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Suppose you have two vectors of real numbers $\langle a_1, \dots, a_n \rangle, \langle b_1, \dots, b_n \rangle$, with $a_i, b_i \geq 0$, and wish to compute the convolution $$ c_i = \sum_{j \leq i} a_j b_{i-j} $$

There is an obvious algorithm to compute this in time $O(n^2)$. This obvious algorithm basically involves a sum of many positive summands, so there is no numerical cancellation. Hence the obvious algorithm is numerically stable.

The other obvious algorithm is to use a Fast Fourier transform to compute $\hat a, \hat b$, obtain $\hat c = \hat a \hat b$, and then use an inverse transform to obtain $c$. This algorithm is much faster, like $O(n \log n)$ time. Unfortunately, the Fourier transforms require adding many terms with different complex phases, so there is catastrophic cancellation. So this algorithm is numerically unstable.

Is there any algorithm which is both fast (near-linear time) and numerically stable?

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  • $\begingroup$ Do you have a formal definition of numerically stable. $\:$ Your description would suggest $\hspace{0.8 in}$ "whenever the entries are all non-negative, the algorithm won't add reals with opposite signs". $\endgroup$ – user6973 Aug 9 '12 at 18:45
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There is the number theoretic transform where all calculations are done using integers which should completely get round any concerns about numerical stability, at the possible expense of some speed (see e.g. https://ccrma.stanford.edu/~jos/st/Number_Theoretic_Transform.html). However this will only work for you if your numbers are rational and can be converted to integer representation easily.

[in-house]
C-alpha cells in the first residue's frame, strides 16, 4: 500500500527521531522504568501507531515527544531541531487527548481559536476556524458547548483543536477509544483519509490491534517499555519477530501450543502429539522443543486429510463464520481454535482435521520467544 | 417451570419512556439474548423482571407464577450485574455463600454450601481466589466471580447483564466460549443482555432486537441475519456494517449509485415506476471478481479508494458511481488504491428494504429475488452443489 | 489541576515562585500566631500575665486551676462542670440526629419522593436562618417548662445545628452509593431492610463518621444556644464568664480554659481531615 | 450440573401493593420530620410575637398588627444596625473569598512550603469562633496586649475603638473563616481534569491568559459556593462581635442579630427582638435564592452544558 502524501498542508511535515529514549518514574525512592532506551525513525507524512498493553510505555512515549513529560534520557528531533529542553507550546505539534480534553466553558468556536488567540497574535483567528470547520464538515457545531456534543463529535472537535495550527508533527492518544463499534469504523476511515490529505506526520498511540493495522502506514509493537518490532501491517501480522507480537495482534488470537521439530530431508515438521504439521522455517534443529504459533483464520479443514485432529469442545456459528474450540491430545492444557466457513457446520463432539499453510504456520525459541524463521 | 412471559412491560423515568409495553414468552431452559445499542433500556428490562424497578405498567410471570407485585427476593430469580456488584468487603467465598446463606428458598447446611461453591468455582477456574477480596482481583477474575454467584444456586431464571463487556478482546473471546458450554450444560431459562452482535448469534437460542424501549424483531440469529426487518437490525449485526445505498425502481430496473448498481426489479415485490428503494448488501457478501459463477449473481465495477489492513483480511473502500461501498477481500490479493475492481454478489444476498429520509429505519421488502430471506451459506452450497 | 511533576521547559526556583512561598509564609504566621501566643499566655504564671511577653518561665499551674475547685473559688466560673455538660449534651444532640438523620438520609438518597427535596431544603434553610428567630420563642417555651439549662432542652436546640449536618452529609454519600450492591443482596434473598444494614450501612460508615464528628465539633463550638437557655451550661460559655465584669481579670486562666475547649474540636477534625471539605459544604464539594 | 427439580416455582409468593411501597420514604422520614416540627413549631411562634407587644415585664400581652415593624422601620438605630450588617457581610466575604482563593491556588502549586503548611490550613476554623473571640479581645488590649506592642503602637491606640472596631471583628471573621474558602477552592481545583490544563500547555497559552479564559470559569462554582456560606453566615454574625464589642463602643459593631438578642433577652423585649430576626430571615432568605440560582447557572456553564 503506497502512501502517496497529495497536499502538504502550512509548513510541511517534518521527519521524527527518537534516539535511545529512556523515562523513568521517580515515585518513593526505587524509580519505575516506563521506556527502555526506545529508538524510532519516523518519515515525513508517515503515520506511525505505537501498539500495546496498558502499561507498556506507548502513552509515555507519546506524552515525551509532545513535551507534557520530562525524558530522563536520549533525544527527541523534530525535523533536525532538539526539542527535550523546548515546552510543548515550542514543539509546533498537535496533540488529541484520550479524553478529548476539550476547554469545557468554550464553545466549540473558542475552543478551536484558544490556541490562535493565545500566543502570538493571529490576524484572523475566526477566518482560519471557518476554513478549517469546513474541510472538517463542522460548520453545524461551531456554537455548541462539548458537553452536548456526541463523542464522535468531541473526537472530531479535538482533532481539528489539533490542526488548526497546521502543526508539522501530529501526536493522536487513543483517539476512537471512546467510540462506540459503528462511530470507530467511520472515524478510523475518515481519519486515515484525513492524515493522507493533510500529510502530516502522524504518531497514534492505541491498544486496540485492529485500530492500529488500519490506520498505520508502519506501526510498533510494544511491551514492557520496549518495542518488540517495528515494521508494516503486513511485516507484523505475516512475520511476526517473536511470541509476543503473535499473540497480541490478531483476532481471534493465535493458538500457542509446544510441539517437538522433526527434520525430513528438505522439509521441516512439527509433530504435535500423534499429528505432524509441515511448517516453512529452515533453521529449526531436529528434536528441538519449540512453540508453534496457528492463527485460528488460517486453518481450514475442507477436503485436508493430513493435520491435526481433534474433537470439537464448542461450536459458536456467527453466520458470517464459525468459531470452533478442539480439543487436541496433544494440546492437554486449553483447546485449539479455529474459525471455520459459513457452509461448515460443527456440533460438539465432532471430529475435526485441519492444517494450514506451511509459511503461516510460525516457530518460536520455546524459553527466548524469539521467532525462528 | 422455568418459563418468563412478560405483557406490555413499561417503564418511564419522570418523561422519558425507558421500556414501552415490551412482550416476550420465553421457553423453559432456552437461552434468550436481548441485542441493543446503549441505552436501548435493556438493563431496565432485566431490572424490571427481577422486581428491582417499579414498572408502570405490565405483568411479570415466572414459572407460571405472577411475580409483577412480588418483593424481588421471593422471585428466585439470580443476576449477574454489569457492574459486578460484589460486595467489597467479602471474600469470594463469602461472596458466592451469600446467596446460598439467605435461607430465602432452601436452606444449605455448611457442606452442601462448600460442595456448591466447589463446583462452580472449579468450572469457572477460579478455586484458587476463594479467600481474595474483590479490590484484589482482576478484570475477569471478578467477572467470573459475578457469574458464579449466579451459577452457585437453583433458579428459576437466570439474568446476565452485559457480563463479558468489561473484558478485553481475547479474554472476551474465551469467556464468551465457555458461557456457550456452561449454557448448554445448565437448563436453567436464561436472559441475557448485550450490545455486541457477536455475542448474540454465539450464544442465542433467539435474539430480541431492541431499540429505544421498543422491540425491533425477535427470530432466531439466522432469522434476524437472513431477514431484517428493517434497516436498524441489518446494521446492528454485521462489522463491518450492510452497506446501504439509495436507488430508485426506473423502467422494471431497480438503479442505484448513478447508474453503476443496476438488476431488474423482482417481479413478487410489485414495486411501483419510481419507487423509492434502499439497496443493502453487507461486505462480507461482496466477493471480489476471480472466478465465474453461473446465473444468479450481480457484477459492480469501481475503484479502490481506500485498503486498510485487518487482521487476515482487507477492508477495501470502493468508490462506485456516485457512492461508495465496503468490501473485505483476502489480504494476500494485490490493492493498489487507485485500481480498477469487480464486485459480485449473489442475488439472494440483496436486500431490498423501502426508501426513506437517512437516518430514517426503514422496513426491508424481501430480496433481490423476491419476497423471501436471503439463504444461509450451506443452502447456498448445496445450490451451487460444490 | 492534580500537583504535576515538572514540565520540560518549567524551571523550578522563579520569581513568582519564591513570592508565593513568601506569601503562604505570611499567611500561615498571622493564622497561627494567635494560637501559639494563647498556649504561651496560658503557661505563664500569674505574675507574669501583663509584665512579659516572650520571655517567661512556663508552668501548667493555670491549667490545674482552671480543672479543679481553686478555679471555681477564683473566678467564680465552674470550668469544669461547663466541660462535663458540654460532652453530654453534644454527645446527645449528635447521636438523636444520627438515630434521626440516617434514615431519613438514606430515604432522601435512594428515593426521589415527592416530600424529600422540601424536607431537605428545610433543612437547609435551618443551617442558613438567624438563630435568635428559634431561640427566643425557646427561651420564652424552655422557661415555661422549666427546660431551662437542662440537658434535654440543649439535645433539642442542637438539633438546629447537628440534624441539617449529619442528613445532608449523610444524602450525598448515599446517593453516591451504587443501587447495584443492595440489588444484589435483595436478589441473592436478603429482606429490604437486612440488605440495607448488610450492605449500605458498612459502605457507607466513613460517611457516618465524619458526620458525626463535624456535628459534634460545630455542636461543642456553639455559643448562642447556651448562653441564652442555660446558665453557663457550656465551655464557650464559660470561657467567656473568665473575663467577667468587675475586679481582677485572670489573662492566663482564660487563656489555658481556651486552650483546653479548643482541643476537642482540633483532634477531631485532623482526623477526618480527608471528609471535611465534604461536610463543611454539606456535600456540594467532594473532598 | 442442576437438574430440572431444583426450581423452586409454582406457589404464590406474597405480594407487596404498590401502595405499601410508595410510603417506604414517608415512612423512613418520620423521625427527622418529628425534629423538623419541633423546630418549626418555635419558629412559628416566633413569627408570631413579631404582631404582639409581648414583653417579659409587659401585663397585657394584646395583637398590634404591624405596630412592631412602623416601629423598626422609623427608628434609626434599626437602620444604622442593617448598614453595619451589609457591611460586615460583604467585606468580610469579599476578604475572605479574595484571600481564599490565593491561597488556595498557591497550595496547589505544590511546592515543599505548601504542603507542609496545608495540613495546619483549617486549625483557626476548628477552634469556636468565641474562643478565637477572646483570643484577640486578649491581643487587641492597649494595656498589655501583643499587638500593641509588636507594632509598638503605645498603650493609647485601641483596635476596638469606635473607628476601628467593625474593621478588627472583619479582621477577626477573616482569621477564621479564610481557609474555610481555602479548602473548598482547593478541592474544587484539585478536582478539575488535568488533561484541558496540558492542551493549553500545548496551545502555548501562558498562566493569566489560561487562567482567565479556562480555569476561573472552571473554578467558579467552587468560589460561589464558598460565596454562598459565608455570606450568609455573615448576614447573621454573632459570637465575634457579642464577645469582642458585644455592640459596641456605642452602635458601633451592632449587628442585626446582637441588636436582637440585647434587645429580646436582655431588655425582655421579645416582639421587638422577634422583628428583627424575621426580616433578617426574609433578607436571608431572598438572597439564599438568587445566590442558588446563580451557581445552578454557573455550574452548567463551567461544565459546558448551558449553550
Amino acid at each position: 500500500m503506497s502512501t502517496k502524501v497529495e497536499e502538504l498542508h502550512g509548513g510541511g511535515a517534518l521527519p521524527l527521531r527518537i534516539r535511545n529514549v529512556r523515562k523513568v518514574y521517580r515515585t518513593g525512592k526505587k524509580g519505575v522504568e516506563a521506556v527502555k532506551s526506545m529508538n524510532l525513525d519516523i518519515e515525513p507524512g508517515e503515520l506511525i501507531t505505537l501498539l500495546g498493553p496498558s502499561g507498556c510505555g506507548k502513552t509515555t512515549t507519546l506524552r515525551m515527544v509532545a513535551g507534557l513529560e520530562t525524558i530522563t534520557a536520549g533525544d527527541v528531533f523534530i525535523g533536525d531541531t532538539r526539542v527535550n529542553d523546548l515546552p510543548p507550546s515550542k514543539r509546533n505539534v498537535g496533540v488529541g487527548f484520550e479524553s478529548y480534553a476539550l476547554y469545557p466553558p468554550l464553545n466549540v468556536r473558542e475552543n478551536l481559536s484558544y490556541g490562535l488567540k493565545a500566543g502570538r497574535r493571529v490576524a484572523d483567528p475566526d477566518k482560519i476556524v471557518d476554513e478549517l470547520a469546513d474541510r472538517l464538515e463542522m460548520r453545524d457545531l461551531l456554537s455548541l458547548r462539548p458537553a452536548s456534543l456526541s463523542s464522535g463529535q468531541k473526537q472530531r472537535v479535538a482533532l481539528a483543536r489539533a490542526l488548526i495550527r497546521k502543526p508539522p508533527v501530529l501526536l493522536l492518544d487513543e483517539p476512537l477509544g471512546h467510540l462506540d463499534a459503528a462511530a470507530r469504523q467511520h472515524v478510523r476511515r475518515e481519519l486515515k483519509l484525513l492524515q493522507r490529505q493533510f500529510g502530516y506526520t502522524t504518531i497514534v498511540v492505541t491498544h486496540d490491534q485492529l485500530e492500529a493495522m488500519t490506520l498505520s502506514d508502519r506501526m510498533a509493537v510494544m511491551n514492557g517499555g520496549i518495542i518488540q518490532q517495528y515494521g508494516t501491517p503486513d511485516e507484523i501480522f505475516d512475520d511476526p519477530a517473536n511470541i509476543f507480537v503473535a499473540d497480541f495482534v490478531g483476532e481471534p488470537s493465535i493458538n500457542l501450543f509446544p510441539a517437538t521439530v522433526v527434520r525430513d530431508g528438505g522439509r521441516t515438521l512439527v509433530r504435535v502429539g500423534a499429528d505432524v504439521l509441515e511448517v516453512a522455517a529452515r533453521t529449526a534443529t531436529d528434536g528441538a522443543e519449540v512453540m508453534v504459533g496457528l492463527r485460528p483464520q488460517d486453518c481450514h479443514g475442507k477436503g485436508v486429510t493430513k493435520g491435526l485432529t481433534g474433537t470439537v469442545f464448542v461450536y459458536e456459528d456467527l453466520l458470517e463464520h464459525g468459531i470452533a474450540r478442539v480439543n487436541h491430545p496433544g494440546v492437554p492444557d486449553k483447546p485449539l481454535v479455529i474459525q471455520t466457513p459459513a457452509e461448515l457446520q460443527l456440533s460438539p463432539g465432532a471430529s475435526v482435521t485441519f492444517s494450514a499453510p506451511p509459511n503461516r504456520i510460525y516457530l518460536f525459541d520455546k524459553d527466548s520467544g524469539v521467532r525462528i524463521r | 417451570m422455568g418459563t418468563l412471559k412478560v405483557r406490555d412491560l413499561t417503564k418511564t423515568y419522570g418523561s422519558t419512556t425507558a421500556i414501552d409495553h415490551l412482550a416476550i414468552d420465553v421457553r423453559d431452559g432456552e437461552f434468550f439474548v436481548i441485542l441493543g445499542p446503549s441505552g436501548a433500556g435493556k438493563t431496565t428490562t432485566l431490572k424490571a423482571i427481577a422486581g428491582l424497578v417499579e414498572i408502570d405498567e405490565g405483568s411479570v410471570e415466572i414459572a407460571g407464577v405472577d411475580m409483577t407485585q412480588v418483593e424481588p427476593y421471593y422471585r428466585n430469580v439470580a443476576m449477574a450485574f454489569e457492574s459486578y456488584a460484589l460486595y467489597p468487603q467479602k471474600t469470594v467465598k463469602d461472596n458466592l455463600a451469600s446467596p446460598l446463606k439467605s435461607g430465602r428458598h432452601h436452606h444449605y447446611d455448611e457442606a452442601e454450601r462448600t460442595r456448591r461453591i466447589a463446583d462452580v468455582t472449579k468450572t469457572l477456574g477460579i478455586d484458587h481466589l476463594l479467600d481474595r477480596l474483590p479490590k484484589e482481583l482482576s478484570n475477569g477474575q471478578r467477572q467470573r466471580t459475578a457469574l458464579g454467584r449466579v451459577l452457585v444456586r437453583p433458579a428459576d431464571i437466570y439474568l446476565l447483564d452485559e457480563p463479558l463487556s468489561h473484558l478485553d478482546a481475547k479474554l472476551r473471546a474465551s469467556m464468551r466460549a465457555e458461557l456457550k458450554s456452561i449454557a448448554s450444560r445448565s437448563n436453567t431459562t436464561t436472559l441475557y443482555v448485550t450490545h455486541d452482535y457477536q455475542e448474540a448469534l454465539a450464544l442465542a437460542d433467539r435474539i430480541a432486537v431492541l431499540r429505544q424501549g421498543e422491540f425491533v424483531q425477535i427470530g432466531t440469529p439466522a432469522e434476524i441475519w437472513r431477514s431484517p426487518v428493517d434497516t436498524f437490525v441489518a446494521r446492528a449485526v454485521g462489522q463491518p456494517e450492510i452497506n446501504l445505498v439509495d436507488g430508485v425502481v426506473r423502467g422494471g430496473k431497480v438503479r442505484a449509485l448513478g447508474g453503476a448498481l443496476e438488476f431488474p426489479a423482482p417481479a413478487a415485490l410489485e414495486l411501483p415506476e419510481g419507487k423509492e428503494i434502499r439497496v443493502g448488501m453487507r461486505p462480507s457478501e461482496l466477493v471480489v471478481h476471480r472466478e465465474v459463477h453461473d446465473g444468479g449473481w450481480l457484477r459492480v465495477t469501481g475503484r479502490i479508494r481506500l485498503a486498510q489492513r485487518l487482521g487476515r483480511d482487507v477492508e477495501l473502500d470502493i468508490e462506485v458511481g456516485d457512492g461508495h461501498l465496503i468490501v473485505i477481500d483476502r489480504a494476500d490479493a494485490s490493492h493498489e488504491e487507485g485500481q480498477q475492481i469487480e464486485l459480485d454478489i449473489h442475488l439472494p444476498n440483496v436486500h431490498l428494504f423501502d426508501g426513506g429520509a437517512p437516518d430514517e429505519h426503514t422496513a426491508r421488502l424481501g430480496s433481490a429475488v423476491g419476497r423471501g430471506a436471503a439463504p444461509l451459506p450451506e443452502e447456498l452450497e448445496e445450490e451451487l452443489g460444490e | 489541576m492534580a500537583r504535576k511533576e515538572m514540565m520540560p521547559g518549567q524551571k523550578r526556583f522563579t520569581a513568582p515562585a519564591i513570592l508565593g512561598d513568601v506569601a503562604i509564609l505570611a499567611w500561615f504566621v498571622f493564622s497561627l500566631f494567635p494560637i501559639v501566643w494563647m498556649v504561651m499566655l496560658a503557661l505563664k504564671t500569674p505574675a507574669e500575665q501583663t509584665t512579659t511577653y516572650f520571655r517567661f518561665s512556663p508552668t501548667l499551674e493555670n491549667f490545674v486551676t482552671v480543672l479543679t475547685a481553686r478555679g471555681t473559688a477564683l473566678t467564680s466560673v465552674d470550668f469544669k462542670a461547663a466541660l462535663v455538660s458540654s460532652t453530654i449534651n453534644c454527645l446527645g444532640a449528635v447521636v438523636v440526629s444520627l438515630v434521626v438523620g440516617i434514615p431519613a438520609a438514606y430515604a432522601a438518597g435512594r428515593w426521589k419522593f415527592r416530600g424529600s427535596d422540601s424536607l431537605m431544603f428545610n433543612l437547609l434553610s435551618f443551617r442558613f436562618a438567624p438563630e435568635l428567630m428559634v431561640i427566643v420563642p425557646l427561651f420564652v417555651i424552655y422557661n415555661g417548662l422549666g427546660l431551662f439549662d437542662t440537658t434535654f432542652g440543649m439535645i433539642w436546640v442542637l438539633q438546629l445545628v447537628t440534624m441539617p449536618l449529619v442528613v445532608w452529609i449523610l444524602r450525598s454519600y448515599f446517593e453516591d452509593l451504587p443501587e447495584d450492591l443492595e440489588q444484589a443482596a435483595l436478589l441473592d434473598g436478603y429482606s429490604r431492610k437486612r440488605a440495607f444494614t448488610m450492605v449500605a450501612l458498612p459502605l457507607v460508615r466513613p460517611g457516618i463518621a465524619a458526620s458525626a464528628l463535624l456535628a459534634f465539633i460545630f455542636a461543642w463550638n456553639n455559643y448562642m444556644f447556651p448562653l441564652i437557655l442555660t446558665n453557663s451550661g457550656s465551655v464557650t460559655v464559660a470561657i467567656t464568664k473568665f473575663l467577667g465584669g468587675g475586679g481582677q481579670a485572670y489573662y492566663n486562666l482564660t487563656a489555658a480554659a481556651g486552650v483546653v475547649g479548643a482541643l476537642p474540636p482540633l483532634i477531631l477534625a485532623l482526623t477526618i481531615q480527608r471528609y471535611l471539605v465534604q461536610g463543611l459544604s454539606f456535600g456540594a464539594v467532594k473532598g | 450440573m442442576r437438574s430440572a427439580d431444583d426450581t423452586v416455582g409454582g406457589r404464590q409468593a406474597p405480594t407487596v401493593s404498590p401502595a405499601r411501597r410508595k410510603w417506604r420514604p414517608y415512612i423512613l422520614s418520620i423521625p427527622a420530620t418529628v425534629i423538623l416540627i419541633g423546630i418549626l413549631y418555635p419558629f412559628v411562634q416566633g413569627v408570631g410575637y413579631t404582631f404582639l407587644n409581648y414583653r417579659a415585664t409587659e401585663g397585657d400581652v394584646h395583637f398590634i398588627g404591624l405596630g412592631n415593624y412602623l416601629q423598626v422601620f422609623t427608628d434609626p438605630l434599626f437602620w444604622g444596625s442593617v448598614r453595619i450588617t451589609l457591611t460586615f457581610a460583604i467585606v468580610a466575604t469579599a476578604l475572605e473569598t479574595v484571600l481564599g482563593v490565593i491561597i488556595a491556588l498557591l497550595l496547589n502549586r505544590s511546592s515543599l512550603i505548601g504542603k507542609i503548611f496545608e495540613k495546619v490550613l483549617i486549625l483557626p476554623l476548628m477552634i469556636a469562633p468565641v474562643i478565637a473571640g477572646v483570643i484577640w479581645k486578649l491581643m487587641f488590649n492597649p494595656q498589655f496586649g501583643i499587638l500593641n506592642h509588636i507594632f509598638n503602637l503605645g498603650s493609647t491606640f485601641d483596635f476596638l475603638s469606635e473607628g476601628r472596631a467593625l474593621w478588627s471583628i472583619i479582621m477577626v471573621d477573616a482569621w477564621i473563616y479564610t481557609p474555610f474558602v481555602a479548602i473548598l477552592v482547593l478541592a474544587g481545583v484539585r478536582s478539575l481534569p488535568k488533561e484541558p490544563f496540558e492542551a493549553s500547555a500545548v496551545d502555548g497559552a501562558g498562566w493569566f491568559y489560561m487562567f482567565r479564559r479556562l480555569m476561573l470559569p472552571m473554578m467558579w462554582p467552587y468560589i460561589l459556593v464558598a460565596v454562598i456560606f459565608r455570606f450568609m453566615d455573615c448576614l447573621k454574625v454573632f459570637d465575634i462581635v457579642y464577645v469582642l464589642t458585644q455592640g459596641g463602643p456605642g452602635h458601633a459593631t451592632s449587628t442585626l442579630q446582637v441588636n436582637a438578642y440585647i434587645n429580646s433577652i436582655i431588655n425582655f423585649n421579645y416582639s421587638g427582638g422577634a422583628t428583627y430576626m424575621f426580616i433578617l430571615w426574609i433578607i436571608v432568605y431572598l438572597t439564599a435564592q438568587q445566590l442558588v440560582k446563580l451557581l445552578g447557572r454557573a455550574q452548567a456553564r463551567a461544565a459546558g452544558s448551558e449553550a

There is also a whole range of asymptotically slower algorithms known as Toom-Cook multiplication http://en.wikipedia.org/wiki/Toom-Cook_multiplication. However, I am not sure it is true that multiplication via FFT calculations is necessarily numerically unstable. Do you have a reference for this claim?

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  • $\begingroup$ One interpretation of a DFT is in evaluating a polynomial at N points (these points being the roots of unity). If you interpret each signal being convolved as the coefficients to two different polynomial, and one of these polynomials has its roots concentrated over a small domain, then evaluating it far outside that domain would result in numbers much larger than when evaluating it near the roots, and thus the difference in magnitude may be impossible to capture with any conventional finite number system (e.g. floating point). $\endgroup$ – Ponkadoodle Aug 25 '16 at 20:05

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